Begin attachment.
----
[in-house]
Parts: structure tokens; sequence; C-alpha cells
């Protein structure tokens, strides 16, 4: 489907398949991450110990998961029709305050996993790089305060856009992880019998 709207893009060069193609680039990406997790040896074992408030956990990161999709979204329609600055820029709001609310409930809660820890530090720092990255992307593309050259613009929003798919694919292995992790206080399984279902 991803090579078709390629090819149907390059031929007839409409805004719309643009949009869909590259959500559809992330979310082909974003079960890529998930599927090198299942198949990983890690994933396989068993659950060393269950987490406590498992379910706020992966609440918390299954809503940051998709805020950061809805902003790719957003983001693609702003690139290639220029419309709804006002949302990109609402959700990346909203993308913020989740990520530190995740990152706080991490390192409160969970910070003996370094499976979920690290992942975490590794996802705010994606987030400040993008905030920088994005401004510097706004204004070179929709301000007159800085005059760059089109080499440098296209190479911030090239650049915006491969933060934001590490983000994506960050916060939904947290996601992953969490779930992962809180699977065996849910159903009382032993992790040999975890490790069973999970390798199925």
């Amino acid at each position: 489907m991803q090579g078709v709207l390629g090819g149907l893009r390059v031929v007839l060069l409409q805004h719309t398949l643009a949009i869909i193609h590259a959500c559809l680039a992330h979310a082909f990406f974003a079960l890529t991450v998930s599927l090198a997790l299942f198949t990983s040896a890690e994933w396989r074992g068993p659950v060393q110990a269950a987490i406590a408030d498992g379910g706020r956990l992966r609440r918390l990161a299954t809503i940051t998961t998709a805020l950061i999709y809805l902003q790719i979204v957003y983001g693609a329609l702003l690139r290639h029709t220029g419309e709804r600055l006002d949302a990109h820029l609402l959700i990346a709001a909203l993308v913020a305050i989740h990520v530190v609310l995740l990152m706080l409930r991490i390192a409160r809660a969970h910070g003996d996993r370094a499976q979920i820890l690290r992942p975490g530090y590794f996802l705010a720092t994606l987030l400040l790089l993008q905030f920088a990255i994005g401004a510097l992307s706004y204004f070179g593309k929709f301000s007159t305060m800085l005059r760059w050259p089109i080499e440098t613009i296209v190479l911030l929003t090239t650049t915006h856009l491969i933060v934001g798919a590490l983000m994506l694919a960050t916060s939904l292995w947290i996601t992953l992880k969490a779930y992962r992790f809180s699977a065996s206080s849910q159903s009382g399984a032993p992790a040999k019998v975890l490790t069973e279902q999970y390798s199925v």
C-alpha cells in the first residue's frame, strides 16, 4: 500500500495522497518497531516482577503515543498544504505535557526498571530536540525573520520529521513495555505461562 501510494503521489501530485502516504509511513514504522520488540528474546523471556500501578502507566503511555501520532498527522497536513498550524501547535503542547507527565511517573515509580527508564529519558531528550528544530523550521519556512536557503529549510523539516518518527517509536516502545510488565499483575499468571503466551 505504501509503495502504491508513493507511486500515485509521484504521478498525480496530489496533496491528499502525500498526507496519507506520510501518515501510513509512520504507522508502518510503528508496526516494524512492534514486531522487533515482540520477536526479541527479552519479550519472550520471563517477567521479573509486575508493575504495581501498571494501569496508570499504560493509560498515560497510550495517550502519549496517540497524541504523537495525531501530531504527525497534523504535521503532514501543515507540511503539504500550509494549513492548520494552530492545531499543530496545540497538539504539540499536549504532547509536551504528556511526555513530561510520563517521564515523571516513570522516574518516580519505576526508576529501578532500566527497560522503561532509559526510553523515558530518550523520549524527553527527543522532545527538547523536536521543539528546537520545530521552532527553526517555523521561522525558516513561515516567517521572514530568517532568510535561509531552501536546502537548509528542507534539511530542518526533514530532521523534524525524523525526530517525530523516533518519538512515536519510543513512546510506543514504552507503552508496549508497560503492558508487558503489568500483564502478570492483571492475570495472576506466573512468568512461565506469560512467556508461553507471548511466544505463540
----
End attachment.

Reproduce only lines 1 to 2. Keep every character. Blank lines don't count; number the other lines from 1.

[in-house]
Parts: structure tokens; sequence; C-alpha cells